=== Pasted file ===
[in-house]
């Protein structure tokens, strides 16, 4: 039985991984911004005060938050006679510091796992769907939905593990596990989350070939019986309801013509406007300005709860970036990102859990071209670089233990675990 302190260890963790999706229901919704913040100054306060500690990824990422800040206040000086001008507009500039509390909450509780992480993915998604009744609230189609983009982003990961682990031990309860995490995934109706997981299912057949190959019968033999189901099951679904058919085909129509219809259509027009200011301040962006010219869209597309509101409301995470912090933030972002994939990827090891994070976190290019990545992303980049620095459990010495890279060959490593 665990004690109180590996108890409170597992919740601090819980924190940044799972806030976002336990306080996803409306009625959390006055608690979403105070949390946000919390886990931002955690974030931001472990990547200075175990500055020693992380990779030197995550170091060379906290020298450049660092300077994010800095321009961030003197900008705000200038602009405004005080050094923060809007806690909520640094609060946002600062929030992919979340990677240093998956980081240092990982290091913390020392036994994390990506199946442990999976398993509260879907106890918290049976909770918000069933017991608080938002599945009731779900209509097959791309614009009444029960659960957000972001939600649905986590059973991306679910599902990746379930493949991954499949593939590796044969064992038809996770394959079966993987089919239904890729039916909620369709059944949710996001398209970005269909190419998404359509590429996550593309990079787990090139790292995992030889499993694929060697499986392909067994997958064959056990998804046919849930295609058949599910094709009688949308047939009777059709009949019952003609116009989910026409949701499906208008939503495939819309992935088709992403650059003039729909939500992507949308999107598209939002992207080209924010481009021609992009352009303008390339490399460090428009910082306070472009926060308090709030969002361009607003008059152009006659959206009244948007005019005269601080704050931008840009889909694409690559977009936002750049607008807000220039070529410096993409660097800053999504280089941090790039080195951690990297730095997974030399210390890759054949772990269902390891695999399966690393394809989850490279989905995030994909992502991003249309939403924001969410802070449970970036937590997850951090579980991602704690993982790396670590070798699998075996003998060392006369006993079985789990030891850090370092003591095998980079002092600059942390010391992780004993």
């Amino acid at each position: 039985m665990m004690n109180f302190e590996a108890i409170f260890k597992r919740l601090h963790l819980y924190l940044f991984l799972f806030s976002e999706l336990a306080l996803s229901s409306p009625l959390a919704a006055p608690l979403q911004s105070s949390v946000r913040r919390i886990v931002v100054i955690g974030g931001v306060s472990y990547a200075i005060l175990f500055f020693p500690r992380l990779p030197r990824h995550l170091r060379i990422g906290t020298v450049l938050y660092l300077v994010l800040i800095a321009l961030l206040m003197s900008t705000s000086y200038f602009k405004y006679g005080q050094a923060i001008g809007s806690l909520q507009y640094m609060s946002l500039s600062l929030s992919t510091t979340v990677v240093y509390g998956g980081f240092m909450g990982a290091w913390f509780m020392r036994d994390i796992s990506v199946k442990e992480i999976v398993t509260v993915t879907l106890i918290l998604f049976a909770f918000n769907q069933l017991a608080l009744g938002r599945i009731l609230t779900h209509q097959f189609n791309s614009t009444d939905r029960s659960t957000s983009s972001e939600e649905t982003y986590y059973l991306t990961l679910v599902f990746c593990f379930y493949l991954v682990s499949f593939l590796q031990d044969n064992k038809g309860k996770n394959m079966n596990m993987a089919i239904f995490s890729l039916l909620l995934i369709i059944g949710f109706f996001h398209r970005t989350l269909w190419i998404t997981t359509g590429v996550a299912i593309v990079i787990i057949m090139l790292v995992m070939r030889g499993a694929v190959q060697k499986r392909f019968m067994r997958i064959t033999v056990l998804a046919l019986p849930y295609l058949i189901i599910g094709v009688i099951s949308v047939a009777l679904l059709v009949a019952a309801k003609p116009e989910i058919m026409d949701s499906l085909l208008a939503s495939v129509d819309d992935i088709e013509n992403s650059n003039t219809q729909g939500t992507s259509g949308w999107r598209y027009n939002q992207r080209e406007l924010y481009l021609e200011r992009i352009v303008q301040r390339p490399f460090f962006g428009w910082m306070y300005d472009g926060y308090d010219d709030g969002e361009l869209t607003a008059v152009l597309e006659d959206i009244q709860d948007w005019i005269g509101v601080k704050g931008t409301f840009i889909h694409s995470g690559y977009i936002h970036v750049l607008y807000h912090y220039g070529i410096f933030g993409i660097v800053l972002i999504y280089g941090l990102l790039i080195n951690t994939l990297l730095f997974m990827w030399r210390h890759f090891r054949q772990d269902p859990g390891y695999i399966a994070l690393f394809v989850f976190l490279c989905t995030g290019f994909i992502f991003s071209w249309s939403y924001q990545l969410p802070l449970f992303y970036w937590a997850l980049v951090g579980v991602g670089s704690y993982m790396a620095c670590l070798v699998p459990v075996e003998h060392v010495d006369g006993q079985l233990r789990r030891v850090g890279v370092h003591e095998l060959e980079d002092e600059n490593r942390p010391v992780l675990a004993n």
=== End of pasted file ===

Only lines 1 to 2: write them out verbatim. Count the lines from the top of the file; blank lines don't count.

[in-house]
């Protein structure tokens, strides 16, 4: 039985991984911004005060938050006679510091796992769907939905593990596990989350070939019986309801013509406007300005709860970036990102859990071209670089233990675990 302190260890963790999706229901919704913040100054306060500690990824990422800040206040000086001008507009500039509390909450509780992480993915998604009744609230189609983009982003990961682990031990309860995490995934109706997981299912057949190959019968033999189901099951679904058919085909129509219809259509027009200011301040962006010219869209597309509101409301995470912090933030972002994939990827090891994070976190290019990545992303980049620095459990010495890279060959490593 665990004690109180590996108890409170597992919740601090819980924190940044799972806030976002336990306080996803409306009625959390006055608690979403105070949390946000919390886990931002955690974030931001472990990547200075175990500055020693992380990779030197995550170091060379906290020298450049660092300077994010800095321009961030003197900008705000200038602009405004005080050094923060809007806690909520640094609060946002600062929030992919979340990677240093998956980081240092990982290091913390020392036994994390990506199946442990999976398993509260879907106890918290049976909770918000069933017991608080938002599945009731779900209509097959791309614009009444029960659960957000972001939600649905986590059973991306679910599902990746379930493949991954499949593939590796044969064992038809996770394959079966993987089919239904890729039916909620369709059944949710996001398209970005269909190419998404359509590429996550593309990079787990090139790292995992030889499993694929060697499986392909067994997958064959056990998804046919849930295609058949599910094709009688949308047939009777059709009949019952003609116009989910026409949701499906208008939503495939819309992935088709992403650059003039729909939500992507949308999107598209939002992207080209924010481009021609992009352009303008390339490399460090428009910082306070472009926060308090709030969002361009607003008059152009006659959206009244948007005019005269601080704050931008840009889909694409690559977009936002750049607008807000220039070529410096993409660097800053999504280089941090790039080195951690990297730095997974030399210390890759054949772990269902390891695999399966690393394809989850490279989905995030994909992502991003249309939403924001969410802070449970970036937590997850951090579980991602704690993982790396670590070798699998075996003998060392006369006993079985789990030891850090370092003591095998980079002092600059942390010391992780004993």